It’s been 10 years since the Mt. Lebanon Community Endowment got up and running as a nonprofit organization. During that time, its coffers have grown to $1.2 million, and it has awarded more than $100,000 in grants to community organizations, including the Mt. Lebanon Extended Day Program, the Veterans Memorial and the Mt. Lebanon Public Library. A few years ago, they re-christened themselves as the Mt. Lebanon Community Foundation.
Little has changed but the name: the mission, of building a fund to sustain Mt. Lebanon’s quality of life, is the same. But as foundation board president Joseph King says, “If we benchmarked against (similar) entities around the country, most were called foundations.”
Also, “‘Endowment’” sounds kind of elitist,” he adds.
Board members and executive director Audrey Bode have long faced the challenge of explaining the need for a foundation in a place like Mt. Lebanon.
“If you’re a nonprofit organization in Mt. Lebanon, it’s hard to get people to listen to you; people tend to think that you can take care of yourselves.”
King says it comes down to this: It’s expensive to run a municipality. Though municipal tax revenues have remained flat, costs for basic services continue to rise, and Mt. Lebanon officials have tough choices to make. Funds that might have gone to the Mt. Lebanon Partnership, for instance, might now be needed for road salt. The foundation aims to step up and fill in the gaps.
Through its Community Impact Fund, the foundation focuses on the needs of children and families, senior citizens and community life in Mt. Lebanon. Recent grants include funds to strengthen security in local synagogues and support for the St. Clair Courtesy Van Fund.
The Community Impact Fund accepts donations of any amount; in addition, with a minimum donation of $5,000, donors can set up a named family fund as part of the Community Impact Fund. Grants from this fund are limited to Mt. Lebanon and are designated by the foundation board.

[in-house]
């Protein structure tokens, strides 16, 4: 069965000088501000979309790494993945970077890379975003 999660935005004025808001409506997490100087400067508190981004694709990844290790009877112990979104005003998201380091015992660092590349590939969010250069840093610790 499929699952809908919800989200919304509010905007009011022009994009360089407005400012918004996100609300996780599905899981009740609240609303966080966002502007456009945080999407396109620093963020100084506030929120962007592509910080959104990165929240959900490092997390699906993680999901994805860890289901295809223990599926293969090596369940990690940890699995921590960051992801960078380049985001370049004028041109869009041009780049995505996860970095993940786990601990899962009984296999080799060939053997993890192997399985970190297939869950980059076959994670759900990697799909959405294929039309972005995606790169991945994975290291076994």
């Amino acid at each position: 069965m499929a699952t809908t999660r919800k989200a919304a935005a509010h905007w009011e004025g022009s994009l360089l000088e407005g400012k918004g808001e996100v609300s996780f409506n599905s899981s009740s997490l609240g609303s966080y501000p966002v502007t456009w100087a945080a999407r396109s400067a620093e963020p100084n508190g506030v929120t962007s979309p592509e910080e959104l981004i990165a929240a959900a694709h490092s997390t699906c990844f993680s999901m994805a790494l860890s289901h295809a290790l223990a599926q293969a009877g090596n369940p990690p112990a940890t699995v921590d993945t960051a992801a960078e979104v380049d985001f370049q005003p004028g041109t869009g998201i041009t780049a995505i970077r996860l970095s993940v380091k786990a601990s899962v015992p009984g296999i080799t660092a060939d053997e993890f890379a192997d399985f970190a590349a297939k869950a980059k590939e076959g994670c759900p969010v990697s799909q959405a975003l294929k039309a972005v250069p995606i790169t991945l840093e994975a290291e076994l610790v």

Donor-advised funds, which require a $10,000 minimum donation, are managed by the foundation, but donors can opt to award grants to nonprofits outside of Mt. Lebanon as well. However, board members often invite these donors to collaborate on local grants.
“It’s a discussion,” King says. “We try to find out what’s important to the donor,” and if their interests match with a Mt. Lebanon project, the donor can opt to pitch in. The minimum contribution for both family and donor-advised funds can be paid in installments, he adds.
Mt. Lebanon groups classified as 501(c)(3) nonprofit organizations can apply for grants, which are awarded quarterly. The next application deadline is March 31. Grants are usually around $1,000 but can be more. Bode suggests organizations contact her, at email@example.com, to discuss their projects.
The foundation is currently winding up its annual appeal, which raises funds for operating expenses. But donations are welcome anytime. Bode, King or another board member is available to discuss setting up a fund, as well as alternatives including charitable gift annuities, stock donations, real estate and more.
Gifts are accepted online via credit card, or by check mailed to the foundation. Bode also emphasizes that volunteer time is high on the foundation’s wish list.
“We’re always looking for people who are interested in joining our board,” she says. Current needs include residents with financial, event planning or marketing experience, as well as those interested in helping with an event or just spreading the word about this valuable local resource. Bode also plans to ramp up its social media presence in 2020.
“We always want to make sure that anyone in the community can feel like a part of our foundation,” Bode says.
For more information on the Mt. Lebanon Community Foundation, including grant application guidelines, visit www.lebofoundation.org.